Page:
SOCIAL NETWORK Facebook won a legal battle in court against a German privacy watchdog on Friday, which means that users in that country must register on the website with their real names.
Last year the Office of the Data Protection Commissioner (ULD) for the German state of Schleswig-Holstein ordered Facebook to end its real name policy in Germany and allow users to register with nicknames. However, Facebook stuck to its guns and fought the order, a move that paid off for the social network today.
The court said that the ULD based its order on German law, which is not applicable in this case, so it reasoned that users in Germany must adhere to Facebook's real name policy.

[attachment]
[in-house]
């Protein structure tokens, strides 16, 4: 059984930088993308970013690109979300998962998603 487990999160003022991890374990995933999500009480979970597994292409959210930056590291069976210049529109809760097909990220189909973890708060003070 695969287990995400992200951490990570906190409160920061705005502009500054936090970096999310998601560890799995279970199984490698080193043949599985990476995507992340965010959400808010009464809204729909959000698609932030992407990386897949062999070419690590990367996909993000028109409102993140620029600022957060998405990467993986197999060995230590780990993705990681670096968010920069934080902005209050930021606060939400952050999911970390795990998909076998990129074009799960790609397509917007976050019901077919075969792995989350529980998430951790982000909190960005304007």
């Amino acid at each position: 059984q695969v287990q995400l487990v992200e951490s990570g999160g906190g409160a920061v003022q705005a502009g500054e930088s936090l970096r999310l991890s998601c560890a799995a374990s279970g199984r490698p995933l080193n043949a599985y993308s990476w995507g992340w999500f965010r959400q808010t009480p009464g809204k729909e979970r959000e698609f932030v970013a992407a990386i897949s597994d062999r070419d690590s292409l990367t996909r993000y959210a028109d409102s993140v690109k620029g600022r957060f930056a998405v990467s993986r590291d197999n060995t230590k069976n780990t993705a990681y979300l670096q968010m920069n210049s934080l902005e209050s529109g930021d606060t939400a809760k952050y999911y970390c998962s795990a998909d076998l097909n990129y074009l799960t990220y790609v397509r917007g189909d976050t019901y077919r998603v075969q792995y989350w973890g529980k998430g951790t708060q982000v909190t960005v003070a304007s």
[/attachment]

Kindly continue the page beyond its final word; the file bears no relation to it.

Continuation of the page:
The head of the ULD, Thilo Weichert, wasn't too pleased with the ruling. In a post he said, "The decisions are more than amazing.
"They are contradictory when they explain the lack of legal relevance of Facebook Germany so that there is no data would be processed at the same time but the company in Ireland to assume jurisdiction, although there is no data to be processed."
Luckily for Weichert, the ULD will be allowed to appeal the court's ruling, and has two weeks to do so.
Facebook, understandably, is pleased with the ruling. A spokesperson for the company told The INQUIRER, "We are pleased with the decision of the Administrative Court of Appeals of Schleswig-Holstein.
"We believe this is a step into the right direction. We hope that our critics will understand that it is the role of individual services to determine their own policies about anonymity within the governing law - for Facebook Ireland, European data protection and Irish law.
"We therefore feel affirmed that the orders are without merit." µ
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